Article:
dangerous for Douglas because they can disrupt order! – Ex: witchcraft and magic is
dangerous because it can attack society!
Connection to Simmel’s Stranger – in order to maintain group boundaries you need a
threat, thus the stranger occupies position which serves to maintain boundaries (source of
functionality for society in terms of boundary maintenance and danger) – it is also a
structuralist view in that the person in relation to the structure view- stranger is inside and
outside – the stranger can only have that *special perspective- because only he is inside and
- Disrupting order is the dangerous thing
o Example- dirt is dangerous – sometimes used metaphorically, sometimes not.
– Is there a fear of dirt? –
- Maybe we are not so different from primitive people, maybe more similar than led
to believe – despite scientific understandings
- US – Canada- there is fear of dirt, not in metaphorical sense, government forces us to
put anti-bacterial soap in public buildings – valid for societies, things may have shifted in form but there is still a lot of fear of dirt, just as there was before-
- What explains what animals are clean and what animals are unclean? = an ideal
type of form of locomotion for each type of animal in the water, air, earth.
- General theme- things that do not fall neatly into one category
- Douglas argues against 2 typical explanations of Leviticus
1. Prescriptions about eating only had to do with a show of religious devotion.
Simply to demonstrate you were a good religious person by following arbitrary
2. Typical explanation used by most people to this day, for example pigs not good
to eat because they had dirty habits.
o Douglas says some did not have pigs around and thus would not know they
o Many other animals Jewish people could not eat – not just because they were
Wild game – not blessed from God – different than cattle which were protected by the
Covenant – cattle are domesticated, blessed and protected. The wild game resembled cattle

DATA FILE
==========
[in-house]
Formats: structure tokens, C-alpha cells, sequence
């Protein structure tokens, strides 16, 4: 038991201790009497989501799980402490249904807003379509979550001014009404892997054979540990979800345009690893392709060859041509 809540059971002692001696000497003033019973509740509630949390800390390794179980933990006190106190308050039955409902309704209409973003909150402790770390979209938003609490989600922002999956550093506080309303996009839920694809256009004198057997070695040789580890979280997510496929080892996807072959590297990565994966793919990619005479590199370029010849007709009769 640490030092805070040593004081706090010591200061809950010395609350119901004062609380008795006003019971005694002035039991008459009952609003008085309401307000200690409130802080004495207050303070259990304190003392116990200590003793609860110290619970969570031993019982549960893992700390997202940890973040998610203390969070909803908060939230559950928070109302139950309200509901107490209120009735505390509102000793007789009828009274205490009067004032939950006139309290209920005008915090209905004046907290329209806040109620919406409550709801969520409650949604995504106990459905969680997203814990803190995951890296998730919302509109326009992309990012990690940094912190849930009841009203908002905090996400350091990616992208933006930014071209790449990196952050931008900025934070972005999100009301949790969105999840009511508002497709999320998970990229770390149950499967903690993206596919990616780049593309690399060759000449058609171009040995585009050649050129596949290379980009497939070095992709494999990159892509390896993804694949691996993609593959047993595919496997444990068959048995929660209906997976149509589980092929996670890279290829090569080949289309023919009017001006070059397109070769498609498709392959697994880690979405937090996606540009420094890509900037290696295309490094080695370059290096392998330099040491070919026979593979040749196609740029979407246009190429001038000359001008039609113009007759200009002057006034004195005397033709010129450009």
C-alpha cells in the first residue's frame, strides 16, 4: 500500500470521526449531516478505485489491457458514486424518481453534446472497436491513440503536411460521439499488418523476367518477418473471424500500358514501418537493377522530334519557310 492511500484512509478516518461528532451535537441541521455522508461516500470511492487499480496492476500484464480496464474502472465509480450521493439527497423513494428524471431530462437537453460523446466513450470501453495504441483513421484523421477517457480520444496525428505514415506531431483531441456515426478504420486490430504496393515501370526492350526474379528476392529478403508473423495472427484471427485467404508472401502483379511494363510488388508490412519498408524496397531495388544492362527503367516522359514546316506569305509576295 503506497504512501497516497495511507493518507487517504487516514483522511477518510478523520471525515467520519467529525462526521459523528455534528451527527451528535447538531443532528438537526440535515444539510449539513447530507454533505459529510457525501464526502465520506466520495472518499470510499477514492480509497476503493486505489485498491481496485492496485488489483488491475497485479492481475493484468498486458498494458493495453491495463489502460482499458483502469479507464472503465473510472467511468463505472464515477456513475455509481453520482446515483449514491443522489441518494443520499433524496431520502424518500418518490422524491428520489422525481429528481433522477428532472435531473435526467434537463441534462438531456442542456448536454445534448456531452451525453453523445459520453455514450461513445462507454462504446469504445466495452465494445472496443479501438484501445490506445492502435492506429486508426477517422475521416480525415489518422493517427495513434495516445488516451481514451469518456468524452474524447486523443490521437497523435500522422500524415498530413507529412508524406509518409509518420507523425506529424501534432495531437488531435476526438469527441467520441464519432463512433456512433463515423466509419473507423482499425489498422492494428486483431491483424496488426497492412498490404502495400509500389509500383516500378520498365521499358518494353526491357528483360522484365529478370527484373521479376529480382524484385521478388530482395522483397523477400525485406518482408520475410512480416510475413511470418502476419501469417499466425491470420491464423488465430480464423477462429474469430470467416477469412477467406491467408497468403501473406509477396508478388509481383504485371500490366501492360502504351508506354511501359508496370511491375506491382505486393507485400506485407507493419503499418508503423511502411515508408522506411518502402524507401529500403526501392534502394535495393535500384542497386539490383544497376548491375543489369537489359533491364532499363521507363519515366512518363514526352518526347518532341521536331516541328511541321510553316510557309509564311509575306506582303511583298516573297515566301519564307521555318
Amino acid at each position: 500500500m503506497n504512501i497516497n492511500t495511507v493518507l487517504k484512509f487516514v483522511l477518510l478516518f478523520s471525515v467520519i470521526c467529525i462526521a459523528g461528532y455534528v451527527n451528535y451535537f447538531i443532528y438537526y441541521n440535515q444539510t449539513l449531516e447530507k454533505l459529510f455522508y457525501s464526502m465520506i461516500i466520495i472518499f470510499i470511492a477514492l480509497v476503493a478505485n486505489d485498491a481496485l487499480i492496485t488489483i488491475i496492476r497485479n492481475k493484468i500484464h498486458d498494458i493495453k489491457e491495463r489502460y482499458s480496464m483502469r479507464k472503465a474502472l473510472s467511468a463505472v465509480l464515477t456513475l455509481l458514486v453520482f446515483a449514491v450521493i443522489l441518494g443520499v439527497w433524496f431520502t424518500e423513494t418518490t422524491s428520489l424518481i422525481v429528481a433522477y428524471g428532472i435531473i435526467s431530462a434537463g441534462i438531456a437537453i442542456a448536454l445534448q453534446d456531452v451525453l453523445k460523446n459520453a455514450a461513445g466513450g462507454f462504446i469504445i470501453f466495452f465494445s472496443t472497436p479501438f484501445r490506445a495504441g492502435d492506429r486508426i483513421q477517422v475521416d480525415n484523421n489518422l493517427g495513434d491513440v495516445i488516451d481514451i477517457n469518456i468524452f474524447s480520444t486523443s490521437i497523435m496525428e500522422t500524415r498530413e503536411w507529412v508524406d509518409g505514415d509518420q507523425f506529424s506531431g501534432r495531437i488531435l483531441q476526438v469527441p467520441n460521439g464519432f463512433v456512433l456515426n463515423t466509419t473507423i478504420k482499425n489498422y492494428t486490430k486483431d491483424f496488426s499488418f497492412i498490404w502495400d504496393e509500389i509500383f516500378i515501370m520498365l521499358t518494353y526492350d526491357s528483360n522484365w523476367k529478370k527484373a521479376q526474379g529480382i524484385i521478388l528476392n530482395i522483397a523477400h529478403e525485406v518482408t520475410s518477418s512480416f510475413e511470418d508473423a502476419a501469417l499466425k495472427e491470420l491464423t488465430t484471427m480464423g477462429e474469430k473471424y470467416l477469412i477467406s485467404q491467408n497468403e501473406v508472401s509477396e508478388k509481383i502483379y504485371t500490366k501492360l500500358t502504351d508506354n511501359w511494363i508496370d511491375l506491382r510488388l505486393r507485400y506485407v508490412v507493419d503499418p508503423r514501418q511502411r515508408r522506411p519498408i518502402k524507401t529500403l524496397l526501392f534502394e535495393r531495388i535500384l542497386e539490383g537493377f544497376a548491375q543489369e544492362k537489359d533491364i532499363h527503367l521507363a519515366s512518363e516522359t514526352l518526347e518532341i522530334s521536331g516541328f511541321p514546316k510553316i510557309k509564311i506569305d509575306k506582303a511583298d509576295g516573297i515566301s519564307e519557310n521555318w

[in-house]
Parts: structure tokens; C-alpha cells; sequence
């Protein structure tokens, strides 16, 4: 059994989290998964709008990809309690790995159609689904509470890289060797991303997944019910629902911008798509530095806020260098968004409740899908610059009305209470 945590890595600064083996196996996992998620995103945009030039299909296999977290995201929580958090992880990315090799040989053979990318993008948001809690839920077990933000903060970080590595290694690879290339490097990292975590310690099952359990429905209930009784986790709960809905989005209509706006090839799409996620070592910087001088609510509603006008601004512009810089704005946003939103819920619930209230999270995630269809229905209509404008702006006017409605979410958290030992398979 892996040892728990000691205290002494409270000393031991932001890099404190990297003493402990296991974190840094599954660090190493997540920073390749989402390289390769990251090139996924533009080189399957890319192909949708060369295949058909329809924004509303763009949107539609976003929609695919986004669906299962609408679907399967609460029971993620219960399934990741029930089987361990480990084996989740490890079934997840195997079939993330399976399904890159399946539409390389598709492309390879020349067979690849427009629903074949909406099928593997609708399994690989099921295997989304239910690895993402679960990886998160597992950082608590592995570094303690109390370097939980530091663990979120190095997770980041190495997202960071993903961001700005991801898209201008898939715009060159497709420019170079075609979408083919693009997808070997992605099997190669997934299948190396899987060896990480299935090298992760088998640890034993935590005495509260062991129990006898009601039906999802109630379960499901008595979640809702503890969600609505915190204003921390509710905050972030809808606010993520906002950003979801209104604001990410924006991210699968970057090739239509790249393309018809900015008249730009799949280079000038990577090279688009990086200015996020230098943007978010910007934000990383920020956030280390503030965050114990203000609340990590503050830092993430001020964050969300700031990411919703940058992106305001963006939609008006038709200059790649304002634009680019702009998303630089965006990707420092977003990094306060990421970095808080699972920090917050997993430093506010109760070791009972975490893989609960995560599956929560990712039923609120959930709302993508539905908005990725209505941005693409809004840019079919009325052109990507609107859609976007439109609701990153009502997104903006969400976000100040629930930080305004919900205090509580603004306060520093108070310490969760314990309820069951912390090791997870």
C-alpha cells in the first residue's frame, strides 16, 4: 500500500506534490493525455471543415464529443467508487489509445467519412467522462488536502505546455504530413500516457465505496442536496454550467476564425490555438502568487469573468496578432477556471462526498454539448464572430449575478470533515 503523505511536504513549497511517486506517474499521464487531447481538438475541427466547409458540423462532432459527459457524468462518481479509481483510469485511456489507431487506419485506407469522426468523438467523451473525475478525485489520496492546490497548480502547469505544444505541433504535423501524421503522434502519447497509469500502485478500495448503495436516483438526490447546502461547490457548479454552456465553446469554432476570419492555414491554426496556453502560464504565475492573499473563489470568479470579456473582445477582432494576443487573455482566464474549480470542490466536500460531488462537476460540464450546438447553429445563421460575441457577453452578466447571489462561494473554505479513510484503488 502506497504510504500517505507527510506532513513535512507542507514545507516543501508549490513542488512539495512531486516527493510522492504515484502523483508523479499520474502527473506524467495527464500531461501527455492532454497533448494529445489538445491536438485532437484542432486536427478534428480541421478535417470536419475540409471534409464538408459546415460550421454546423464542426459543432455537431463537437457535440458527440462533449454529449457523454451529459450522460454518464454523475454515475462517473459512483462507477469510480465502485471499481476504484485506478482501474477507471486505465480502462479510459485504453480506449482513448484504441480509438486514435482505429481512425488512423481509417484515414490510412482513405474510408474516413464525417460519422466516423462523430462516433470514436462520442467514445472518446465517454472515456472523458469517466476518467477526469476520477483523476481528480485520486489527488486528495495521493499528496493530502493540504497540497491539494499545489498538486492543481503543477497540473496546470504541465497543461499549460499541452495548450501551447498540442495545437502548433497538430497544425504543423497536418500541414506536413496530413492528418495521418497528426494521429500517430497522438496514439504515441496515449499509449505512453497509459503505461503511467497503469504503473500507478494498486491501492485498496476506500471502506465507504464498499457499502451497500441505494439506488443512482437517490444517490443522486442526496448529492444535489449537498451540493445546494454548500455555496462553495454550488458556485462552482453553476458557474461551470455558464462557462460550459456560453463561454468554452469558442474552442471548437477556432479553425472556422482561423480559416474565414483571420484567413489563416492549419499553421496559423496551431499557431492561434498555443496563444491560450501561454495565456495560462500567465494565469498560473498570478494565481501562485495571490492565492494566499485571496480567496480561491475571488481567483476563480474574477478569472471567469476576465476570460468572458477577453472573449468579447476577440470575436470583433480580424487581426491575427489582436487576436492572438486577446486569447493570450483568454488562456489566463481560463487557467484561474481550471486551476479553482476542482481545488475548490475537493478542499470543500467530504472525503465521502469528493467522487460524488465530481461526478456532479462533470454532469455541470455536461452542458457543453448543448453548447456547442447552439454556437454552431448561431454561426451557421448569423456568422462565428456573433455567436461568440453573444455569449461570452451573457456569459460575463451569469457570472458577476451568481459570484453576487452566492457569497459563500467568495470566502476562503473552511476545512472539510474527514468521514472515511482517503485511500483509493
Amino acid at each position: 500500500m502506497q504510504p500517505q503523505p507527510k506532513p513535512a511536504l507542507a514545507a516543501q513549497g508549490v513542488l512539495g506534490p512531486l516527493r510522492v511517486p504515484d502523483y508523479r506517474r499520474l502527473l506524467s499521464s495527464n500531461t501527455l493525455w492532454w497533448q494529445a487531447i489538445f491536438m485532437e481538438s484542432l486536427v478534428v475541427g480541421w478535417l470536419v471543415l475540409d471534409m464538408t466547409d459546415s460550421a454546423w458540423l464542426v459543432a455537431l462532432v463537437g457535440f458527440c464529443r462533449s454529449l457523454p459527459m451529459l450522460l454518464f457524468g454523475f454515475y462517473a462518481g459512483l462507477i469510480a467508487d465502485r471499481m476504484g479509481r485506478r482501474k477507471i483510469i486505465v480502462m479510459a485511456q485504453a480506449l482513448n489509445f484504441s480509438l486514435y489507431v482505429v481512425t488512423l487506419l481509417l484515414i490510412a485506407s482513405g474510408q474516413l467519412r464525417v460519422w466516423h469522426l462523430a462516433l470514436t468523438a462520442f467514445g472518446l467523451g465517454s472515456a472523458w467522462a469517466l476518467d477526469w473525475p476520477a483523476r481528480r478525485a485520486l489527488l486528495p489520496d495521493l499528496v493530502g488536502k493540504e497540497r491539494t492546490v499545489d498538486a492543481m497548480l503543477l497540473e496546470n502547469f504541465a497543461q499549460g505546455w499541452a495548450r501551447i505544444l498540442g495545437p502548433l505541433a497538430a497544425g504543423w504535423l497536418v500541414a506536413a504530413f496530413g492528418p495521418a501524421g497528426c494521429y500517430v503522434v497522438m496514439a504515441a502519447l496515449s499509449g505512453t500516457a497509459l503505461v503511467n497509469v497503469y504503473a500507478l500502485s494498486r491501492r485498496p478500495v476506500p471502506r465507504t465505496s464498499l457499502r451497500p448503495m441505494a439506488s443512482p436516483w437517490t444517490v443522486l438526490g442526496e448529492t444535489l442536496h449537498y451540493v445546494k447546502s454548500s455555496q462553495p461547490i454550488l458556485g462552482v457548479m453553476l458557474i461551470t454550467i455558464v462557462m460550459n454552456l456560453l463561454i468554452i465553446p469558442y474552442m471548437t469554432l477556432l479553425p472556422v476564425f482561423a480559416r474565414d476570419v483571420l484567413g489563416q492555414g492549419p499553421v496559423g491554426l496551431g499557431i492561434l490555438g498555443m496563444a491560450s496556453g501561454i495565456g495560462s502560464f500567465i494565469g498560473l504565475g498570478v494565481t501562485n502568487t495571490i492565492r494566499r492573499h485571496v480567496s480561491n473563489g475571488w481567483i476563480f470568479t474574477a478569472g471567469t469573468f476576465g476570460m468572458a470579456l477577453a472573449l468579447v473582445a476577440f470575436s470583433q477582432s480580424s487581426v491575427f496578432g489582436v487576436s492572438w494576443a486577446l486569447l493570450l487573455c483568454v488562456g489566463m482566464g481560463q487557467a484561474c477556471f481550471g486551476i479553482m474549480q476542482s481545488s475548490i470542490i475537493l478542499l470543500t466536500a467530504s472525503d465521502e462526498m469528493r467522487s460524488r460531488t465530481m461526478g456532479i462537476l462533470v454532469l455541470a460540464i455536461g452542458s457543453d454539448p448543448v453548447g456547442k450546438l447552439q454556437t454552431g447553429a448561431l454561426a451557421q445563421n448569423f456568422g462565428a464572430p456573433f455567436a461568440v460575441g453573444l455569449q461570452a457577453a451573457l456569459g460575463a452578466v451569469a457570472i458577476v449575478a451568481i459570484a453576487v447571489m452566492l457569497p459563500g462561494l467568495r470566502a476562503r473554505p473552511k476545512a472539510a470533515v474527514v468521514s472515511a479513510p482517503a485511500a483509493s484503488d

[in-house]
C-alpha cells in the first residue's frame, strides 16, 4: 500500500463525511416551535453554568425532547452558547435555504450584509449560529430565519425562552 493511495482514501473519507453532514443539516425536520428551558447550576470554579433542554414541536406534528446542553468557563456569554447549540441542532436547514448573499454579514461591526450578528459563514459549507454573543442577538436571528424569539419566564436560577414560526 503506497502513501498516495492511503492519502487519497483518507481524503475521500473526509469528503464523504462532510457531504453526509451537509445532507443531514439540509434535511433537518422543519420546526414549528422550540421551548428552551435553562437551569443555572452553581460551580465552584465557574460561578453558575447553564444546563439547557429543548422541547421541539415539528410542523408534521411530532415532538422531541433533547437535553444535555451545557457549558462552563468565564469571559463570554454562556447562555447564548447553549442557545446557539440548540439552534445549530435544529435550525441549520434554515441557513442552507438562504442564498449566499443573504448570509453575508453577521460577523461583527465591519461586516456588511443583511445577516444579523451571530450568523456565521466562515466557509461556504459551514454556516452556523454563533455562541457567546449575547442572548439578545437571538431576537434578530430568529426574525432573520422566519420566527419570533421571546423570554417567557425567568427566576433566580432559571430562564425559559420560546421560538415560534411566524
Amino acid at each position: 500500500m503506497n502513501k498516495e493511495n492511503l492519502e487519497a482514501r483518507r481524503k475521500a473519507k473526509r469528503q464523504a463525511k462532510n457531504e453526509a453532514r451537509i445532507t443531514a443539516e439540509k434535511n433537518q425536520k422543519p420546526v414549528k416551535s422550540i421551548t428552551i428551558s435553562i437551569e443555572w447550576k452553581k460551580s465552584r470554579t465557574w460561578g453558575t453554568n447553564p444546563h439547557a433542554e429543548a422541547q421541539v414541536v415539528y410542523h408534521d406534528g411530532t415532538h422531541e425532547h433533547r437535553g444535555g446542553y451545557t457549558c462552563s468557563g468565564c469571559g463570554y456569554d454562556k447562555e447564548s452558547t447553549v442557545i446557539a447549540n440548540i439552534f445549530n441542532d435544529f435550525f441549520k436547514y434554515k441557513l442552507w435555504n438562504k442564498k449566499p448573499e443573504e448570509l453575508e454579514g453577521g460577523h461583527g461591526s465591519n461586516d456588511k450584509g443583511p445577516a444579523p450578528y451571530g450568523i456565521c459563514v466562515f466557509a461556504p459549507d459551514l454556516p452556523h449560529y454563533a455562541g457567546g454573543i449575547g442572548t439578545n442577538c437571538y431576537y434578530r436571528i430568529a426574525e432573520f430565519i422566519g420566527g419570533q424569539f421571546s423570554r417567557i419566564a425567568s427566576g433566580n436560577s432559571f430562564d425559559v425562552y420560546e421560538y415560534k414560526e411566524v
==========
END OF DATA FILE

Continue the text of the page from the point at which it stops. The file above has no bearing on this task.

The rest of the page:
but was wild and unfit, unclean and bad for you
- There is also an argument of different kinds of magic for people of different
societies- what belongs in society and what belongs outside- social component in
terms of social organization – cattle domesticated vs. wild game are on the wrong
side of the boundary, not blessed by God, not protected
With regards to theritualsof separation, dowe separate, purify and demarcate to impose
orderon an inherently untidy experience (life)? Examples today?
» Ex: rituals, transition rites mark moving from one stage to another – example
graduation, marriage. This may be a way of separating different periods in our life
» Marriage legitimizing sex and child-bearing – ritual of marriage brings all those
things in a pure and clean form
» Ex: Marriage in Mexico and proposed temporary expiry date- due to 50% divorce
rate. Some Muslim marries for one day just to have clean sex. Levi-Strauss
- Argument he makes: argues against functionalist understanding of culture,
concepts, categorizations – in that things are their words because they serve a
function because Strauss understands culture in terms of system of words and signs.
Cultures are systems of symbolic communic